I went to Nashville to see the eclipse because my dentist told me to.
Throughout my life, whenever anyone asks me to list my dream vacation destinations, I stare back with blank eyes. It has never occurred to me to cultivate places I’d like to visit. Even now, I have no idea of where I’d like to travel to next. I’ve never turned on the Travel Channel and I don’t find myself fantasizing of being anywhere other than where I currently am. That being said, I go on a fair number of trips. My only rule is that I never try to visit the same place twice. That’s for squares, if you ask me (you didn’t).
A few years ago I went to Nicaragua because someone tweeted the suggestion. Last year I did the fall color change thing in the North East due to a recommendation from a stranger. Because I have no travel goals of my own, I’m a blank canvas. If you provide me a good enough reason to visit Dubuque, Iowa, I just might load up the camper.
I do not own a camper, nor will I ever. My grandfather had a Winnebago and we once went on a multi-state trip. It was miserable. Riding in a Winnebago is the world’s most expensive way to travel third class.
As I was sitting in a dental cleaning this past spring, my dentist asked what my plans were for the global solar eclipse. I understood all three of those words individually, but I had never heard them said together at the same time. Whatever a global solar eclipse was, it must be important, I concluded. I didn’t want to sound like someone not-in-the-know, so I said, “Oh, I haven’t decided yet. What about you?” He said, “Well, ground zero is Nashville, so that’s where the wife and I are headed.”
I walked out of the dental office (no cavities) and texted my girlfriend. “We’re headed to Nashville for the global solar eclipse!” She replied back with, “Can’t wait! What’s that?”
So, we spent the eclipse weekend in Nashville, visiting the Opry, the Ryman Theater, eating barbeque, and watching honky tonk bands. We decided that for the eclipse we’d spend it at the Belle Meade Plantation as they were having a viewing party. We had planned on touring Belle Meade anyway, so this seemed like a good fit.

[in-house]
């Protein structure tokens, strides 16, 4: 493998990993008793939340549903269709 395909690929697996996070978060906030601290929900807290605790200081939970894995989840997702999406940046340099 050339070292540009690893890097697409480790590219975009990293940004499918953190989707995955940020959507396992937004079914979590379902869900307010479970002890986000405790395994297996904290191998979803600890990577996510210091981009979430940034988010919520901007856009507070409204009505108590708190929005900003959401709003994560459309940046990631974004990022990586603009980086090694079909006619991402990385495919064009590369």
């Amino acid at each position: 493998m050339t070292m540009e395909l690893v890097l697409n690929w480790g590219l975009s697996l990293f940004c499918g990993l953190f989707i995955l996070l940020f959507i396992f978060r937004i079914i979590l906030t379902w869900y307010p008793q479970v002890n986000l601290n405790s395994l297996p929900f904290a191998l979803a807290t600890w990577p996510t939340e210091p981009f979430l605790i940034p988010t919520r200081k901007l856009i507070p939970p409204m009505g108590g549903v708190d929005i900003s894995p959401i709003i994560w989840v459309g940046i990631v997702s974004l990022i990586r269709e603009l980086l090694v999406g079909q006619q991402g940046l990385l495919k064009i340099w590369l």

I hadn’t done the math that pre-civil war plantation + south = slavery. Had that occurred to me, I likely wouldn’t have chosen that location to celebrate the moon passing in front of the sun. As I was setting up the chair for a good view, I realized this was the exact area where people were forced to work and live against their will. It’s a bummer for sure.
My mood soon lifted as I noticed a woman nearby seated in the lotus position chanting and singing with eyes closed. It was, well, weird. I listened to her words and it became clear she was a sun worshipper. I’m guessing in the sun worship faith, an eclipse is a big deal. I started judging her as a kook, because, it’s only the sun and moon doing what they do.
And then I had a terrible realization. That woman was less crazy than me. Or at least not more crazy. She was praying to something you could actually see. I pray to an invisible man in the sky that nobody in history has ever photographed. The sun might not be able to forgive sins and stuff, but at least you can point at it. Also, if the sun didn’t exist, life wouldn’t either, so that could be argued as god-like, I guess.
As the time of the eclipse approached all of us in the plantation field put on our glasses. We watched an orange sun and moon move across the sky toward each other. About five minutes before totality the sky grew dark and the crickets started chirping. I guess they thought it was nighttime, even though it was only 1:25pm.
We stared at the sky with our glasses until the sun and moon were aligned perfectly. Then it was totally black in our glasses. The science lady on site yelled for everyone to take off our glasses. Hundreds of us all removed our glasses at the same time. Since I had done exactly zero research on eclipses, I had no idea what to expect.
At first everyone cheered and hollered. But only for a few seconds. Then, the whoops died and it became eerily quiet. We all were trying to process what we were seeing. There was a black circle in the sky with the whitest of light peering out from the around it. The light was animated and moved like the flames in a fire, around the moon. It was unlike anything I had ever witnessed, and I found myself unable to speak. I’m trying to stay away from hyperbole, but it may have been the most beautiful thing I’ve seen.
We were able to view the eclipse for about ninety seconds before the science lady told us it was time to put our glasses back on. As hundreds of us did, a collective applause filled the air. I could hear people crying. Others were whistling and shouting. It was really something.
I slumped in my chair. In books and movies characters witness something so beautiful that it brings them to tears. That had never happened to me. But there I was, sitting in my lawn chair trying to make sense of what I had just seen. The tears started. Not many, mind you. But a few.
Oh, and by the way, during totality I offered a prayer to the sun-god asking him (her?) to heal my tennis elbow by Tuesday so I could crush my opponent in league play. It didn’t work. My arm still hurts like hell. I guess I’ll go back to the physical therapist. Rats.
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